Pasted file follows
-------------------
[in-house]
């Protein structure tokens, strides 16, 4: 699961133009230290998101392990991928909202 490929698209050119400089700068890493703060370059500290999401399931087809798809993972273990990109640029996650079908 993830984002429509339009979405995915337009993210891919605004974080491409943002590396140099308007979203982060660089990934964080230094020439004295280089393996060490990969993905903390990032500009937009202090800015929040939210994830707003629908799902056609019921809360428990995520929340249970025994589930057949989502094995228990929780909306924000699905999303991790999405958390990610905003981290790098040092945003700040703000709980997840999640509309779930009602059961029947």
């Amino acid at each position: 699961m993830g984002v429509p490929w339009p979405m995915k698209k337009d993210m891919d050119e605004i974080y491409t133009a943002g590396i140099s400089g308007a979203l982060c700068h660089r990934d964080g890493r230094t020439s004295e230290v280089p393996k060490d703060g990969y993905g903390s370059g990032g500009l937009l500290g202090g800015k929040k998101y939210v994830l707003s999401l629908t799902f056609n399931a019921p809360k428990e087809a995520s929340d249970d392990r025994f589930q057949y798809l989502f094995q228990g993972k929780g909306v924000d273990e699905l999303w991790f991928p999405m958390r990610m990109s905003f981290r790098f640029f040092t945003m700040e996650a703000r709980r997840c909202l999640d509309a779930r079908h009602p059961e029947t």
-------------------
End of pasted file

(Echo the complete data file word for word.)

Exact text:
[in-house]
């Protein structure tokens, strides 16, 4: 699961133009230290998101392990991928909202 490929698209050119400089700068890493703060370059500290999401399931087809798809993972273990990109640029996650079908 993830984002429509339009979405995915337009993210891919605004974080491409943002590396140099308007979203982060660089990934964080230094020439004295280089393996060490990969993905903390990032500009937009202090800015929040939210994830707003629908799902056609019921809360428990995520929340249970025994589930057949989502094995228990929780909306924000699905999303991790999405958390990610905003981290790098040092945003700040703000709980997840999640509309779930009602059961029947």
């Amino acid at each position: 699961m993830g984002v429509p490929w339009p979405m995915k698209k337009d993210m891919d050119e605004i974080y491409t133009a943002g590396i140099s400089g308007a979203l982060c700068h660089r990934d964080g890493r230094t020439s004295e230290v280089p393996k060490d703060g990969y993905g903390s370059g990032g500009l937009l500290g202090g800015k929040k998101y939210v994830l707003s999401l629908t799902f056609n399931a019921p809360k428990e087809a995520s929340d249970d392990r025994f589930q057949y798809l989502f094995q228990g993972k929780g909306v924000d273990e699905l999303w991790f991928p999405m958390r990610m990109s905003f981290r790098f640029f040092t945003m700040e996650a703000r709980r997840c909202l999640d509309a779930r079908h009602p059961e029947t």